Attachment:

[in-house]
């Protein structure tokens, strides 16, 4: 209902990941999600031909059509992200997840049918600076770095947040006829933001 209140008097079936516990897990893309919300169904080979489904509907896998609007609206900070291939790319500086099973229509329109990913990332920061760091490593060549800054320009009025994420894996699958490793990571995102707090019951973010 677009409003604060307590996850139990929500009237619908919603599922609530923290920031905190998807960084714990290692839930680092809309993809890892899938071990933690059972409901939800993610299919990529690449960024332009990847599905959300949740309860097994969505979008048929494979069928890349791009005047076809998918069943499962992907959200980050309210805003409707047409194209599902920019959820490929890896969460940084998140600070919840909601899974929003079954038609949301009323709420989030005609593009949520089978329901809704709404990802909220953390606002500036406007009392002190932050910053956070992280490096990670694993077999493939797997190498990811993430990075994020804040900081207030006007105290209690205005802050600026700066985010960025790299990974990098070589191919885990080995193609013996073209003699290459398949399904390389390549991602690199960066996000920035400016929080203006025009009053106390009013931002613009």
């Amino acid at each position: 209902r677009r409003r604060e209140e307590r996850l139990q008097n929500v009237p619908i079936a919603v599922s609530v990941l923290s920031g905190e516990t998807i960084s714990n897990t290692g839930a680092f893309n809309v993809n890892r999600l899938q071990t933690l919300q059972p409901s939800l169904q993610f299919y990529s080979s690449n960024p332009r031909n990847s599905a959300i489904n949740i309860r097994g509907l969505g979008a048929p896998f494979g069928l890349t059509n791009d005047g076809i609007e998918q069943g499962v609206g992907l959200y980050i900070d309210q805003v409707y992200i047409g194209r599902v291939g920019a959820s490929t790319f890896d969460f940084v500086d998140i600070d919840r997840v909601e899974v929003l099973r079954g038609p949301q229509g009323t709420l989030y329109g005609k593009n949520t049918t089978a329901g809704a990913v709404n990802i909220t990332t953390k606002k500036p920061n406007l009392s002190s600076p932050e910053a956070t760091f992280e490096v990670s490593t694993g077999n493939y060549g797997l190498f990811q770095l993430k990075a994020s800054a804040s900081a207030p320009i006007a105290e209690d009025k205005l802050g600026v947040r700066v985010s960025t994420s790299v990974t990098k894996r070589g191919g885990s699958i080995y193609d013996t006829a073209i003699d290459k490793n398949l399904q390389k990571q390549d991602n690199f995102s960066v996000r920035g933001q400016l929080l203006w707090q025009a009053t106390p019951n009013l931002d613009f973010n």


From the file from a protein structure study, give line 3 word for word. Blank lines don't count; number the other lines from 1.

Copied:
């Amino acid at each position: 209902r677009r409003r604060e209140e307590r996850l139990q008097n929500v009237p619908i079936a919603v599922s609530v990941l923290s920031g905190e516990t998807i960084s714990n897990t290692g839930a680092f893309n809309v993809n890892r999600l899938q071990t933690l919300q059972p409901s939800l169904q993610f299919y990529s080979s690449n960024p332009r031909n990847s599905a959300i489904n949740i309860r097994g509907l969505g979008a048929p896998f494979g069928l890349t059509n791009d005047g076809i609007e998918q069943g499962v609206g992907l959200y980050i900070d309210q805003v409707y992200i047409g194209r599902v291939g920019a959820s490929t790319f890896d969460f940084v500086d998140i600070d919840r997840v909601e899974v929003l099973r079954g038609p949301q229509g009323t709420l989030y329109g005609k593009n949520t049918t089978a329901g809704a990913v709404n990802i909220t990332t953390k606002k500036p920061n406007l009392s002190s600076p932050e910053a956070t760091f992280e490096v990670s490593t694993g077999n493939y060549g797997l190498f990811q770095l993430k990075a994020s800054a804040s900081a207030p320009i006007a105290e209690d009025k205005l802050g600026v947040r700066v985010s960025t994420s790299v990974t990098k894996r070589g191919g885990s699958i080995y193609d013996t006829a073209i003699d290459k490793n398949l399904q390389k990571q390549d991602n690199f995102s960066v996000r920035g933001q400016l929080l203006w707090q025009a009053t106390p019951n009013l931002d613009f973010n």